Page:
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2 Comments on “SQL Server Global Unique Identifier (GUIDs)”

  1. It was very descriptive.

    I want to add a point to this article:

    1. GUIDs are being considered as Primary Keys.

    a. But i think they should not be given preference until and unless there is no other option to choose from, because if you make GUIDs primary key this will increase the size of clustering key and index pages will also increase resulting in a performance hit.

    Question:

    Article says NewSequentialID() is the one which avoids page splits. Another points mentioned that “After restarting Windows, the GUID can start again from a lower range, but is still globally unique.”

    After considering both these points i think this might result into page splits, though this will be very minimal and only after SQL Services are bounced but i think using NewSequentialID () function can never avoid it permanently.

    Whats your take on this?

    These are just my thoughts and not been tested, will test it soon and let you know.

    Thanks,
    Sarabpreet Singh

  2. Obviously dude…GUIDs are not meant to give the preference over Primary Key, as i have never said so… Infact they are basically being used in the cases when we require more flexibility over the column, because its the unique key for the Single computer. GUID are being used in replicated scenarios, when you have to identify a row, where the simple Primary Key might not solve the problem.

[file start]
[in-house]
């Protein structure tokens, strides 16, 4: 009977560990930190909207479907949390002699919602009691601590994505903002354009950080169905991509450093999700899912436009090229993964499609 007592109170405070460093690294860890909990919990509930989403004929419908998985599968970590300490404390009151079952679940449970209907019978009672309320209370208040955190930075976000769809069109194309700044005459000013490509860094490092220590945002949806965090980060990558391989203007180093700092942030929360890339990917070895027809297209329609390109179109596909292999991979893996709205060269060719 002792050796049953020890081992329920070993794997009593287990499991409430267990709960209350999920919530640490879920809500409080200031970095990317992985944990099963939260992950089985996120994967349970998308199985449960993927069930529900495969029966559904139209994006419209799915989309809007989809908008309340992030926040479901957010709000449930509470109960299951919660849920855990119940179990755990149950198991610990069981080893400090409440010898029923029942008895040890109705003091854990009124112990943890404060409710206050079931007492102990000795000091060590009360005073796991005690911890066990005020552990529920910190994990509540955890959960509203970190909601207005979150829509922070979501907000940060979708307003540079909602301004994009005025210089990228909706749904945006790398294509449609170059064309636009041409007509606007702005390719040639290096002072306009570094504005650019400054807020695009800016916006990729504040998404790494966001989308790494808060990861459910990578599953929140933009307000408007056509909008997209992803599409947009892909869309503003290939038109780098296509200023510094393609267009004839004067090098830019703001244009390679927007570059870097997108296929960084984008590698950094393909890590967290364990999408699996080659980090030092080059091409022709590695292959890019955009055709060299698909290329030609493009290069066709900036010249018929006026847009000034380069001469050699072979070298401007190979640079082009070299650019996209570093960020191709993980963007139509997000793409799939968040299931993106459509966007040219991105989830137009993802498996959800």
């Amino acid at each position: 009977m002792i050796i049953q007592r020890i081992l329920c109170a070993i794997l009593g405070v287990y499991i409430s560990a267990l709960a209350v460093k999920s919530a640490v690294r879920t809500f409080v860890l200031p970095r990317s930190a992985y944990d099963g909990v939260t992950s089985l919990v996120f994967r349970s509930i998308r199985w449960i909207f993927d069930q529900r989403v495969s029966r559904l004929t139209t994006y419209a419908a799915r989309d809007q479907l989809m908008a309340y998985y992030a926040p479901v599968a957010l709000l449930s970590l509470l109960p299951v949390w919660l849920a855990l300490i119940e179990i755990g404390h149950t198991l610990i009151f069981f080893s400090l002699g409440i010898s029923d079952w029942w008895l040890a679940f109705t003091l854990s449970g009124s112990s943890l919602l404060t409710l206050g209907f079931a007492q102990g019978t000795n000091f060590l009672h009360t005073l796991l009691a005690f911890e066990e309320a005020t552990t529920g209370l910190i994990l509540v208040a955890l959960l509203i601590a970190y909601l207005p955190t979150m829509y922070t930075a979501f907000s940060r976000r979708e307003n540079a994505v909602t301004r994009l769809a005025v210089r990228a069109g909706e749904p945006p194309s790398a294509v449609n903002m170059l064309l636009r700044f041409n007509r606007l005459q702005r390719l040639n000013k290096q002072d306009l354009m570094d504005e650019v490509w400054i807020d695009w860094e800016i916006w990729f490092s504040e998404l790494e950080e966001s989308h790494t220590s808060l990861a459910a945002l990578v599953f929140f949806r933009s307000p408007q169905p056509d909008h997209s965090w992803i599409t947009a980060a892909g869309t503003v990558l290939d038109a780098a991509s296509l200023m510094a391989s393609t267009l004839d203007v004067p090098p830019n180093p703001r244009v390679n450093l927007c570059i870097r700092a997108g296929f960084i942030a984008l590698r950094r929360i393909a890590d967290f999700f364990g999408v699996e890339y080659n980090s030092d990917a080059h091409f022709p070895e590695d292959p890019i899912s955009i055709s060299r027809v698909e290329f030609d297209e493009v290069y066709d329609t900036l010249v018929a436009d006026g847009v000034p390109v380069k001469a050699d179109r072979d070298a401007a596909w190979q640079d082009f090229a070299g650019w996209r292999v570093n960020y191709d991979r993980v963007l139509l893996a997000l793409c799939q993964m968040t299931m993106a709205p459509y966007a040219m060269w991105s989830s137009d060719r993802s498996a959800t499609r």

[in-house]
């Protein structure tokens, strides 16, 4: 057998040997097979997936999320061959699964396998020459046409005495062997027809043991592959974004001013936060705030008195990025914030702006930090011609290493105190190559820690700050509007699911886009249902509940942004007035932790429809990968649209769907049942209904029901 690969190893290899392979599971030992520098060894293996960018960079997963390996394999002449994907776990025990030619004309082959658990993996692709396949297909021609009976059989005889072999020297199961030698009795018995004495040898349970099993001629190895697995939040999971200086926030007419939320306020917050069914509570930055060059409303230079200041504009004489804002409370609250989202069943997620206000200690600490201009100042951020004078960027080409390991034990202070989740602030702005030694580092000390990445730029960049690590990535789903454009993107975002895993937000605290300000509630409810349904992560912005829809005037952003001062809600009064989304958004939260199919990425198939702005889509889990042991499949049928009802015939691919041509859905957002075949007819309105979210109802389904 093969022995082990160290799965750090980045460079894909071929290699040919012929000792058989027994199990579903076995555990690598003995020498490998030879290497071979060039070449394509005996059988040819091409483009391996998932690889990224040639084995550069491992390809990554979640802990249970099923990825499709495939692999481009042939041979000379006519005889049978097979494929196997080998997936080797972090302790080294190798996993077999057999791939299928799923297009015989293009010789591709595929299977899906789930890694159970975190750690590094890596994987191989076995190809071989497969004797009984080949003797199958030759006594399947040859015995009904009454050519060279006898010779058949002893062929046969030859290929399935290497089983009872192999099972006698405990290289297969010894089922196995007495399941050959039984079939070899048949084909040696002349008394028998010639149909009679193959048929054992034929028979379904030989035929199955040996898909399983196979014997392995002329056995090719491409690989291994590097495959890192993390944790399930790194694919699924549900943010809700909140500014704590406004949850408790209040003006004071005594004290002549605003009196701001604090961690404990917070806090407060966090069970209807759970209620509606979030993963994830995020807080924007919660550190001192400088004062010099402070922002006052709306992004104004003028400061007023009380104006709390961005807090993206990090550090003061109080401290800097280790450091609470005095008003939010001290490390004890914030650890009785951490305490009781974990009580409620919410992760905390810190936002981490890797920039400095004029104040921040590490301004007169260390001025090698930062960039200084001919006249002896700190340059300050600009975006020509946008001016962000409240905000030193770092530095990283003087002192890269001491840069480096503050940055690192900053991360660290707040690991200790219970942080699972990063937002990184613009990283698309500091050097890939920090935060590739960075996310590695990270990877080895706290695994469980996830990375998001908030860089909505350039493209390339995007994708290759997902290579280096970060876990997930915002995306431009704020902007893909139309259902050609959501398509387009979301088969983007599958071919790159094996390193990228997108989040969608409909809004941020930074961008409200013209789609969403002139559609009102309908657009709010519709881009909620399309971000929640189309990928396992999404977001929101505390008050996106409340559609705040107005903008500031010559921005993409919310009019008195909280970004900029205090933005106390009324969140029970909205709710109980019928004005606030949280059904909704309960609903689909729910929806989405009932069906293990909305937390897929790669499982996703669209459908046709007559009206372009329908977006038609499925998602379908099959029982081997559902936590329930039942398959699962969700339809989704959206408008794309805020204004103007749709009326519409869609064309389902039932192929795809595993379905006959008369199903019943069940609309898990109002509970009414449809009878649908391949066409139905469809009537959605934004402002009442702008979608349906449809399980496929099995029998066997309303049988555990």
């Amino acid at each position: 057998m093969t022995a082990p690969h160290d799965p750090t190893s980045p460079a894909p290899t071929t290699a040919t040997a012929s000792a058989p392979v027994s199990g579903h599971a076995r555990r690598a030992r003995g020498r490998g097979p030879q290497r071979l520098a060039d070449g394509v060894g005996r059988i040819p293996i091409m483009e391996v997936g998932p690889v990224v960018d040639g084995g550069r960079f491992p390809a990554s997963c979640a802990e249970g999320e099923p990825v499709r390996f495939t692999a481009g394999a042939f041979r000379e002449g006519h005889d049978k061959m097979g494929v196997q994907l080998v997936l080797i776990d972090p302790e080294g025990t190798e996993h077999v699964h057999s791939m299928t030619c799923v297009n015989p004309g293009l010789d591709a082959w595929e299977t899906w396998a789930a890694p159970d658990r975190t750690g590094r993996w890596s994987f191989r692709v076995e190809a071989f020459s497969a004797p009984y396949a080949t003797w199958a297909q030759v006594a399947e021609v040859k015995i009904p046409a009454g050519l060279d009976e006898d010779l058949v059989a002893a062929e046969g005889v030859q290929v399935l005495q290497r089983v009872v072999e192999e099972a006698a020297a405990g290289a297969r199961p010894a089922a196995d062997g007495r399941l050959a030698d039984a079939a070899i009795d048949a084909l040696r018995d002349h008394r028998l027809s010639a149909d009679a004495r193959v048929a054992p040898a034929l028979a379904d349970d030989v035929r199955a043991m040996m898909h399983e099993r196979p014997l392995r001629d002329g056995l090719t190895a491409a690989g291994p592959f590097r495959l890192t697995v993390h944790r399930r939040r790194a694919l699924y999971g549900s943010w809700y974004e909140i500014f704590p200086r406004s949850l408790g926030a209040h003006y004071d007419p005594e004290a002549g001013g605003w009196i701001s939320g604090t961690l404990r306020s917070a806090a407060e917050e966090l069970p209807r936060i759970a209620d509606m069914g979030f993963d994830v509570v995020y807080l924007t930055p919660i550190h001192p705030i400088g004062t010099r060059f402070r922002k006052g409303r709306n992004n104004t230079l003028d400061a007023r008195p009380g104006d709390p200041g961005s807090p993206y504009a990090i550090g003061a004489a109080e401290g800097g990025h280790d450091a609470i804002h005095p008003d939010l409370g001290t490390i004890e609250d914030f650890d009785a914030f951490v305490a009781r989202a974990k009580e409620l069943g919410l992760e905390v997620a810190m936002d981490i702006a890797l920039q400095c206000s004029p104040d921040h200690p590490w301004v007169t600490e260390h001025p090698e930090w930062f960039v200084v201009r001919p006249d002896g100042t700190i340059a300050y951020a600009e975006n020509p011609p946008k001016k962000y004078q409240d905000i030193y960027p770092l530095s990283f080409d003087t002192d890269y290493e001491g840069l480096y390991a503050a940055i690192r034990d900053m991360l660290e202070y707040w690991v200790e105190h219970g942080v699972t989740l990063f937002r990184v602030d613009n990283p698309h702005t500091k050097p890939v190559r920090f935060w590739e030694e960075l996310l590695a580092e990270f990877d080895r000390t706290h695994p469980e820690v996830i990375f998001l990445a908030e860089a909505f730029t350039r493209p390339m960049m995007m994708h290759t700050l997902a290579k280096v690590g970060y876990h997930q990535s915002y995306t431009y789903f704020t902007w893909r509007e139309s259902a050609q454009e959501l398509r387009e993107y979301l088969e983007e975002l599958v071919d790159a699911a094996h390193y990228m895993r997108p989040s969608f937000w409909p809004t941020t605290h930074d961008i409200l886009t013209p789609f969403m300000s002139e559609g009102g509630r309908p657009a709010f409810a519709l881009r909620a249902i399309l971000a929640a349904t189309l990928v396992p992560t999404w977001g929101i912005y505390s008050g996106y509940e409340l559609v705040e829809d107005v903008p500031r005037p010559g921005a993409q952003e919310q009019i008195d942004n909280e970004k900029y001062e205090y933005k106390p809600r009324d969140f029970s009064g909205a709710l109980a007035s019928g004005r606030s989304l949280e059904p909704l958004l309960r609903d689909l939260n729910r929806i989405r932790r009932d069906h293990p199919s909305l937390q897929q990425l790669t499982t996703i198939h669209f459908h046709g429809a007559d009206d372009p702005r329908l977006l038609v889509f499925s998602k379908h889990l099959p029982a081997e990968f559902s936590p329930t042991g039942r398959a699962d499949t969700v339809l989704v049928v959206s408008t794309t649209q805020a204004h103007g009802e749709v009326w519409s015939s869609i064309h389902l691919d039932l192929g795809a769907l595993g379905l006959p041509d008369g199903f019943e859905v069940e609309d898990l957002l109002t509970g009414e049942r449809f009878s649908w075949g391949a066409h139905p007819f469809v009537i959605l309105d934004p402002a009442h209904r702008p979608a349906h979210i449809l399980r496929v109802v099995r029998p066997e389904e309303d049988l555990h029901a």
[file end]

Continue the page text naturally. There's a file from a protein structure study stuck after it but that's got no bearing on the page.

Yes article says “After restarting Windows, the GUID can start again …..”, its completely true, you won’t find the same GUID value again.

    As for the Page Splits, NewSequentialID () is better than NewID () as the GUID are sequentially arranged, this tries to fill the data pages and indexes, which reduces the chance of occuring Page Splits magnificantly. Although it might not done it completely, but can try to reach that point.